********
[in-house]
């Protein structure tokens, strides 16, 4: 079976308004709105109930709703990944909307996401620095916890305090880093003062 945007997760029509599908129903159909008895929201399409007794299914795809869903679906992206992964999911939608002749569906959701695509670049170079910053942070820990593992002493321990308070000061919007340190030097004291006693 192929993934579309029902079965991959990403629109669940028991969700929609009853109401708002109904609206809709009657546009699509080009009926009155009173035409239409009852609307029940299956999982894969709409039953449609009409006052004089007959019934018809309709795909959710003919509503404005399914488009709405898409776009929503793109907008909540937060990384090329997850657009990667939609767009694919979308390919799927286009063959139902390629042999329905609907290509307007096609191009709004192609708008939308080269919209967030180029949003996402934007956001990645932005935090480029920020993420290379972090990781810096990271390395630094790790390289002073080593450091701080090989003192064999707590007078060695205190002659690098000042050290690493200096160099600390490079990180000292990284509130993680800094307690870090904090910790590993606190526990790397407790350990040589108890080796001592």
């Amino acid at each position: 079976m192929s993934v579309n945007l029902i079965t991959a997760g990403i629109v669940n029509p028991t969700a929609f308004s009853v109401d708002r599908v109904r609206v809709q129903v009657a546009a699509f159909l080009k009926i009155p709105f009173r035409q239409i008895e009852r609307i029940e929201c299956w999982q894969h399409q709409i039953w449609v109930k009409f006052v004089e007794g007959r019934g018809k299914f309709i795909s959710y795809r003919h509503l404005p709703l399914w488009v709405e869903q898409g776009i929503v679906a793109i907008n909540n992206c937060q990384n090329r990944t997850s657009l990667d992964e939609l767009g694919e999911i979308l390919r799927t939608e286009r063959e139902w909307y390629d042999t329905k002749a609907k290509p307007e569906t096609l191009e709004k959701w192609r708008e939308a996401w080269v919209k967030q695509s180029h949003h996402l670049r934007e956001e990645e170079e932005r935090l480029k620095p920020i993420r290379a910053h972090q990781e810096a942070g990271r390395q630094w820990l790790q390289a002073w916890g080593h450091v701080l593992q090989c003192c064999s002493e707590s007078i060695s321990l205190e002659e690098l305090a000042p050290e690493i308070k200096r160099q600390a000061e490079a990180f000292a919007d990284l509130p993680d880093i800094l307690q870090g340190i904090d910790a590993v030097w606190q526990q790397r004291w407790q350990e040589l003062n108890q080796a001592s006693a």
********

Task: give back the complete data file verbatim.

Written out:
[in-house]
């Protein structure tokens, strides 16, 4: 079976308004709105109930709703990944909307996401620095916890305090880093003062 945007997760029509599908129903159909008895929201399409007794299914795809869903679906992206992964999911939608002749569906959701695509670049170079910053942070820990593992002493321990308070000061919007340190030097004291006693 192929993934579309029902079965991959990403629109669940028991969700929609009853109401708002109904609206809709009657546009699509080009009926009155009173035409239409009852609307029940299956999982894969709409039953449609009409006052004089007959019934018809309709795909959710003919509503404005399914488009709405898409776009929503793109907008909540937060990384090329997850657009990667939609767009694919979308390919799927286009063959139902390629042999329905609907290509307007096609191009709004192609708008939308080269919209967030180029949003996402934007956001990645932005935090480029920020993420290379972090990781810096990271390395630094790790390289002073080593450091701080090989003192064999707590007078060695205190002659690098000042050290690493200096160099600390490079990180000292990284509130993680800094307690870090904090910790590993606190526990790397407790350990040589108890080796001592």
């Amino acid at each position: 079976m192929s993934v579309n945007l029902i079965t991959a997760g990403i629109v669940n029509p028991t969700a929609f308004s009853v109401d708002r599908v109904r609206v809709q129903v009657a546009a699509f159909l080009k009926i009155p709105f009173r035409q239409i008895e009852r609307i029940e929201c299956w999982q894969h399409q709409i039953w449609v109930k009409f006052v004089e007794g007959r019934g018809k299914f309709i795909s959710y795809r003919h509503l404005p709703l399914w488009v709405e869903q898409g776009i929503v679906a793109i907008n909540n992206c937060q990384n090329r990944t997850s657009l990667d992964e939609l767009g694919e999911i979308l390919r799927t939608e286009r063959e139902w909307y390629d042999t329905k002749a609907k290509p307007e569906t096609l191009e709004k959701w192609r708008e939308a996401w080269v919209k967030q695509s180029h949003h996402l670049r934007e956001e990645e170079e932005r935090l480029k620095p920020i993420r290379a910053h972090q990781e810096a942070g990271r390395q630094w820990l790790q390289a002073w916890g080593h450091v701080l593992q090989c003192c064999s002493e707590s007078i060695s321990l205190e002659e690098l305090a000042p050290e690493i308070k200096r160099q600390a000061e490079a990180f000292a919007d990284l509130p993680d880093i800094l307690q870090g340190i904090d910790a590993v030097w606190q526990q790397r004291w407790q350990e040589l003062n108890q080796a001592s006693a």